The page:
OFF AND RUNNING: Joe Scalzo, a Vindicator sports writer, left, runs his third Peace Race. Scalzo crosses the starting line Sunday on West Indianola Avenue with his wife, Tiffani, center, running her first 10-kilometer race.
Youngstown Peace Race 2009
Columnist seeks help from above — and wherever else he can find it — toward 11th-place finish in his age group
At 8 a.m. on Sunday, two hours before my wife runs her first 10K, I walk into our bedroom to find her applying Secret-brand deodorant to her feet.
That’s going in the column, I said.
“No!” Tiffani said. “I learned it from John Tesh!”
“That’s going in the column too, isn’t it?”
Yes, kids, that’s going into the column. Sunday was Peace Race day, and when you’re writing a first-person account of a race, the day can’t start much better than that.
First, some background. This is my third Peace Race. Back in January, my wife (who had never run more than two miles at a time) and I decided we’d run this together.
I set a goal of running a 7:30-mile pace. I did an eight-week training program. Back in August, I even begged off covering Kelly Pavlik’s Oct. 3 fight. (I think it got postponed or something.)
In short, I took it seriously.
Then I bought a house. Then I decided to move in the DAY BEFORE THE RACE.
There’s only one word for this: idiocy.
(Column Break: I moved from Streetsboro to Liberty, which means my digital converter box now gets ALL FOUR NETWORKS, instead of just three, which means I was able to watch the Browns without turning to channelsurfing.net. Texting my brother back and forth, we decide “Hope without confidence” should be the Browns Backers motto.)
ANYWAY, the Peace Race is, hands down, the most stupendous 10K you can run, because it’s in Mill Creek Park, because you’re surrounded by 750 runners and because it’s almost all downhill.
(Mainly because it’s almost all downhill.)
There are only three rules:
U No spandex, unless it’s under clothing.
U No wearing the T-shirt of the race you’re running.
U No fanny packs.
All three are violated.
Before the Peace Race begins, they bus you to a South Side elementary school where you gather in an auditorium. I don’t want to say it’s in a bad neighborhood, but the auditorium is decorated with hubcaps.
“I can’t believe so many different people of all ages, shapes and sizes are out here for this,” my wife said. “Why do they do it to themselves?”
My wife is not a runner.
The race’s only negative is the start. Because there’s so many people — and because I was near the back with my wife — it’s hard to start fast.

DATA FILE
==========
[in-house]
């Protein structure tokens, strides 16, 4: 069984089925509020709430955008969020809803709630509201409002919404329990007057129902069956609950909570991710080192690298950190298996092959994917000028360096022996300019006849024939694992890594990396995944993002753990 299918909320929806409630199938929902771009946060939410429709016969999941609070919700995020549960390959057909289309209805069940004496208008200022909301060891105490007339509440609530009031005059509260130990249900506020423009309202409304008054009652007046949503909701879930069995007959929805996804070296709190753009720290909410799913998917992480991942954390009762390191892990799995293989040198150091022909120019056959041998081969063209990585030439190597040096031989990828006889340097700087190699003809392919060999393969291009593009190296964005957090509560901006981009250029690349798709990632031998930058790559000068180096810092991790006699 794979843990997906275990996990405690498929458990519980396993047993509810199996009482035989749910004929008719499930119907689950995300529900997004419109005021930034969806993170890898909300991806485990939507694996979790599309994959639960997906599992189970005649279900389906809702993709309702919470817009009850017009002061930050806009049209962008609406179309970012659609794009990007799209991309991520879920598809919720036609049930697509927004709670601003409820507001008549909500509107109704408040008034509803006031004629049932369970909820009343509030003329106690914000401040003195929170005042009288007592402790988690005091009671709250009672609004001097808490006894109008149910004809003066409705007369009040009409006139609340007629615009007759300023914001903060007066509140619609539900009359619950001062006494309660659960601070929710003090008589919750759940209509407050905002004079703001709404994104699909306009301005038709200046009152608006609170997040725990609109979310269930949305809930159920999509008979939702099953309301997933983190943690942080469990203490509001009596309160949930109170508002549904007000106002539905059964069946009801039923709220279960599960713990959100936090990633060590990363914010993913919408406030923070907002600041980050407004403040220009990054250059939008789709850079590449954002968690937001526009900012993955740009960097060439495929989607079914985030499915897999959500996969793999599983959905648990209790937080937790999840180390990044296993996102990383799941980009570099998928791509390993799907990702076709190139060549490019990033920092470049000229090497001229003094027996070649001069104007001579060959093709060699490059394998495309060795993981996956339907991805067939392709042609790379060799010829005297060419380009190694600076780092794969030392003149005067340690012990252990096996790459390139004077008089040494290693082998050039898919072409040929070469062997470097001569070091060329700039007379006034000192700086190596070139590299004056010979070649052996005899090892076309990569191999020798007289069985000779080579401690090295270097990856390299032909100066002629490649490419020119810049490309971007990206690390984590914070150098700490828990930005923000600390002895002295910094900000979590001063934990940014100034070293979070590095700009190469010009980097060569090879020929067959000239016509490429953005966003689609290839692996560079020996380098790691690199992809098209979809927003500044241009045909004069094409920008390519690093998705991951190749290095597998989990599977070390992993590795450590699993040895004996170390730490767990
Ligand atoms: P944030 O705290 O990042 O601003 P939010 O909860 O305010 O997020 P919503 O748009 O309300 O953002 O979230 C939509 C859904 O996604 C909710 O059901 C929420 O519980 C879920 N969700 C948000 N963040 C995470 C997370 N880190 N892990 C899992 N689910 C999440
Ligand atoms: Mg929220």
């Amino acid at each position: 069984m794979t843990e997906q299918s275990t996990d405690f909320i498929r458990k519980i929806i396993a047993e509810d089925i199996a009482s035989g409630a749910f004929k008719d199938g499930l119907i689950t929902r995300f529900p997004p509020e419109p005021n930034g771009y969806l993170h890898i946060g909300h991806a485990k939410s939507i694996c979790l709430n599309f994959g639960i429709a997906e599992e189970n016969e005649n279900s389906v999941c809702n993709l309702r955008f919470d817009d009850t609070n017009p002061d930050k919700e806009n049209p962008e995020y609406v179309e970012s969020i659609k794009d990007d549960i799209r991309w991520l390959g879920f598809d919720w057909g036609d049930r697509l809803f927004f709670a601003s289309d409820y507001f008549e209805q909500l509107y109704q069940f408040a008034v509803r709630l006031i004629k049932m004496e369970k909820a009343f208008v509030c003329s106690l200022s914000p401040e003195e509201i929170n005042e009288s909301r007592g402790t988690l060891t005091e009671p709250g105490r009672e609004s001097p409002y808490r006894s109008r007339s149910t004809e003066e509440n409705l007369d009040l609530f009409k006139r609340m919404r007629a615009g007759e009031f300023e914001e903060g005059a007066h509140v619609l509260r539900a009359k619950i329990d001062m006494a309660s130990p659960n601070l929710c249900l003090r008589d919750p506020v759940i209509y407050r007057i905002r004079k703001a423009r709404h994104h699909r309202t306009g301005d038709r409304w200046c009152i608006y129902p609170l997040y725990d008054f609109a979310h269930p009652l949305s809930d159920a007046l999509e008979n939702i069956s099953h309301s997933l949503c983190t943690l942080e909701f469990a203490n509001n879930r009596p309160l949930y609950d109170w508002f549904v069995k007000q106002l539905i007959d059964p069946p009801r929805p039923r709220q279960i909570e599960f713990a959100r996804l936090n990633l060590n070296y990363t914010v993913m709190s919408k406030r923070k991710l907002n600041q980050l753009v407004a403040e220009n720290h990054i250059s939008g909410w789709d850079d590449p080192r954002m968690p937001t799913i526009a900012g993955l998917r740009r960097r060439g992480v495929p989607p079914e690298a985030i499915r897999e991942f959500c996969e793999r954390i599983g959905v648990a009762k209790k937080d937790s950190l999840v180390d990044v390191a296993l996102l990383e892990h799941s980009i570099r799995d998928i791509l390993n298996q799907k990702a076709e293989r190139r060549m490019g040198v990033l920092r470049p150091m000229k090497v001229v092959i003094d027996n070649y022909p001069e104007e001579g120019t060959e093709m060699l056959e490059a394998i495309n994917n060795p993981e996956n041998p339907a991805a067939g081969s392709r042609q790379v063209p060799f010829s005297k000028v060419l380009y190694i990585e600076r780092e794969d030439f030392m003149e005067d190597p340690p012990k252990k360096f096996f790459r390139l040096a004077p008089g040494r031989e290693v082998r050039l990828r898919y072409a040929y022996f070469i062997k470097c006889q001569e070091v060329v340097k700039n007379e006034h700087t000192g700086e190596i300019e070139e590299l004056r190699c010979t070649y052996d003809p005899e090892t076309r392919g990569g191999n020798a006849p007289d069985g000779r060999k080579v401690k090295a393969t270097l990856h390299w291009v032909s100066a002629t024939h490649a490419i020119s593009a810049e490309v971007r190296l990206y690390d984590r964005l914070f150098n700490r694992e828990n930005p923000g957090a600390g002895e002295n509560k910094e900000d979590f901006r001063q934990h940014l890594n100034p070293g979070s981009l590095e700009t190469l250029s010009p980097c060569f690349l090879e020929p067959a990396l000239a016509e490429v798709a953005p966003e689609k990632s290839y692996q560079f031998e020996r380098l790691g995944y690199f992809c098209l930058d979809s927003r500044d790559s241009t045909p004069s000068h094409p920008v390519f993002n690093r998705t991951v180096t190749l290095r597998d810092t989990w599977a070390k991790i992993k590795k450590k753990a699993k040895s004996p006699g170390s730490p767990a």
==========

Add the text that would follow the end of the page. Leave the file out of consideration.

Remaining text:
(Unless you’re near the front with the mutants, which is defined as “anyone who runs a 6-minute mile pace or faster.” I am not a mutant.)
I get off to a very, very, very bad start. Heinously bad. Tear-inducing bad. I run my first mile in 8:10.
This is like falling behind 14-0 in the first five minutes of a football game. You pretty much eliminate your margin of error. I’m already formulating excuses. Bad start. Sore from moving. Beard drag. (I haven’t shaved in two weeks.)
But I can hear William of Occam tsk-tsking me through the centuries. The simplest answer is usually the correct one. If I’m fast enough to do it, I’ll do it.
And hey, how do you eat an elephant? One bite at a time.
How do you make up 40 seconds? One step at a time. Or with roller blades.
Second mile: 15:25. Or a scooter.
Third mile: 22:45. That’s more like it. I’m dropping time. I’m feeling good. I keep looking for my arch nemesis Rich Morgan of WKBN (I always use my Sideshow Bob voice when I say this), but, it turns out, he’s not here.
Scared, probably. Same with Mayor Jay Williams.
Scared, I tell you.
Miles 4-5: I don’t remember much about these. I think my tongue was hanging out of the side of my mouth. Since we skipped church today, I decide to recite some verses from Romans 7: “I do not understand what I do. For what I want to do, I do not do, but what I hate I do. ... Who will rescue me from this body of death?”
Midway through the sixth mile, heading up the Mahoning Avenue bridge into the city, I remember this is the point in the race where hope dies. They call it Cleveland Browns bridge.
(Related note: I hope you get hit by a garbage truck, Carson Palmer.)
Then, hope. The end stretch flattens out, my body has a little left and I find myself sprinting the last 100 meters down West Federal Street, starting at the clock, trying to get under the 46:20 mark to clinch my 7:30 pace.
I finish in 46:22. Just enough for a 7:29 pace. I finish ahead of my 2004 time (46:47) and my 2006 pace (48:47). I finish 164th out of 758 runners and 11th in my age group. I don’t mean to brag, but I didn’t lose to a single woman over the age of 58.
I enjoy my celebratory banana, then start walking back to find my wife so I can run the last mile with her. We struggle up the Mahoning Avenue bridge, then run through the finish. I feel satisfied, thinking I’m being a good husband.
“Actually, you just make me nervous,” she said.
She says the sweetest things.
Tiffani finishes in 1:04.03, never once stopping to walk. I’m proud of her. She finishes 666th. This could be a sign we shouldn’t have skipped church.
Afterward, I see a lot of runners I used to cover. One of the casualties of my job is you get used to covering the best of the best, which means you get pretty bummed out about your time when you see guys like Dave Mealy and Andy Morgan running five-minute miles.
They’re mutants. But the runners I cover are friendly mutants. There are no egos in running.
“Because they wear such short shorts?” she asks, not unreasonably.
As we leave the city, we pull up at a red light behind a tan Ford Contour with a bumper sticker that reads: “Sorry I’m speeding: I’ve gotta poop.”
“See honey?” I said. “That’s why I didn’t finish first.”